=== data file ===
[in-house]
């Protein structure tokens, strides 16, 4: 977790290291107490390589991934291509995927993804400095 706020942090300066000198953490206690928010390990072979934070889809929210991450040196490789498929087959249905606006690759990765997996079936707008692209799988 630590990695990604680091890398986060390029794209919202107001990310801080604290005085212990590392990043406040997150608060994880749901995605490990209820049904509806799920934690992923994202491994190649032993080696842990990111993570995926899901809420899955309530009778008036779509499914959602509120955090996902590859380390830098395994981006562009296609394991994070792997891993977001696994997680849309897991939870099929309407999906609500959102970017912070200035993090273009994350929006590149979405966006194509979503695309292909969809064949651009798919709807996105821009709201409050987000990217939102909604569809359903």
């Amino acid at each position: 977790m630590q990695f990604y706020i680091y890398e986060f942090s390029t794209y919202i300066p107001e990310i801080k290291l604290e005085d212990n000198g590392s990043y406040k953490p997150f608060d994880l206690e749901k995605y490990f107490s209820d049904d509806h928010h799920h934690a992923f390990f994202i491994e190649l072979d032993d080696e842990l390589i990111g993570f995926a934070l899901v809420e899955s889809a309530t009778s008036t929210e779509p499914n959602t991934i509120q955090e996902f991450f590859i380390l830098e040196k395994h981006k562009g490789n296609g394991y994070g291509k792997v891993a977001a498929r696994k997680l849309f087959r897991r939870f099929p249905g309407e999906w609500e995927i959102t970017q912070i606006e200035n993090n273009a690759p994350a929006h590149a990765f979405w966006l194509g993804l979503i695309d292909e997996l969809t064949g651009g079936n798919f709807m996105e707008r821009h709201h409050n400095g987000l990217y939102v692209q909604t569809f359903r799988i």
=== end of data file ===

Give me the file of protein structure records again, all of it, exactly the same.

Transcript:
[in-house]
């Protein structure tokens, strides 16, 4: 977790290291107490390589991934291509995927993804400095 706020942090300066000198953490206690928010390990072979934070889809929210991450040196490789498929087959249905606006690759990765997996079936707008692209799988 630590990695990604680091890398986060390029794209919202107001990310801080604290005085212990590392990043406040997150608060994880749901995605490990209820049904509806799920934690992923994202491994190649032993080696842990990111993570995926899901809420899955309530009778008036779509499914959602509120955090996902590859380390830098395994981006562009296609394991994070792997891993977001696994997680849309897991939870099929309407999906609500959102970017912070200035993090273009994350929006590149979405966006194509979503695309292909969809064949651009798919709807996105821009709201409050987000990217939102909604569809359903």
């Amino acid at each position: 977790m630590q990695f990604y706020i680091y890398e986060f942090s390029t794209y919202i300066p107001e990310i801080k290291l604290e005085d212990n000198g590392s990043y406040k953490p997150f608060d994880l206690e749901k995605y490990f107490s209820d049904d509806h928010h799920h934690a992923f390990f994202i491994e190649l072979d032993d080696e842990l390589i990111g993570f995926a934070l899901v809420e899955s889809a309530t009778s008036t929210e779509p499914n959602t991934i509120q955090e996902f991450f590859i380390l830098e040196k395994h981006k562009g490789n296609g394991y994070g291509k792997v891993a977001a498929r696994k997680l849309f087959r897991r939870f099929p249905g309407e999906w609500e995927i959102t970017q912070i606006e200035n993090n273009a690759p994350a929006h590149a990765f979405w966006l194509g993804l979503i695309d292909e997996l969809t064949g651009g079936n798919f709807m996105e707008r821009h709201h409050n400095g987000l990217y939102v692209q909604t569809f359903r799988i």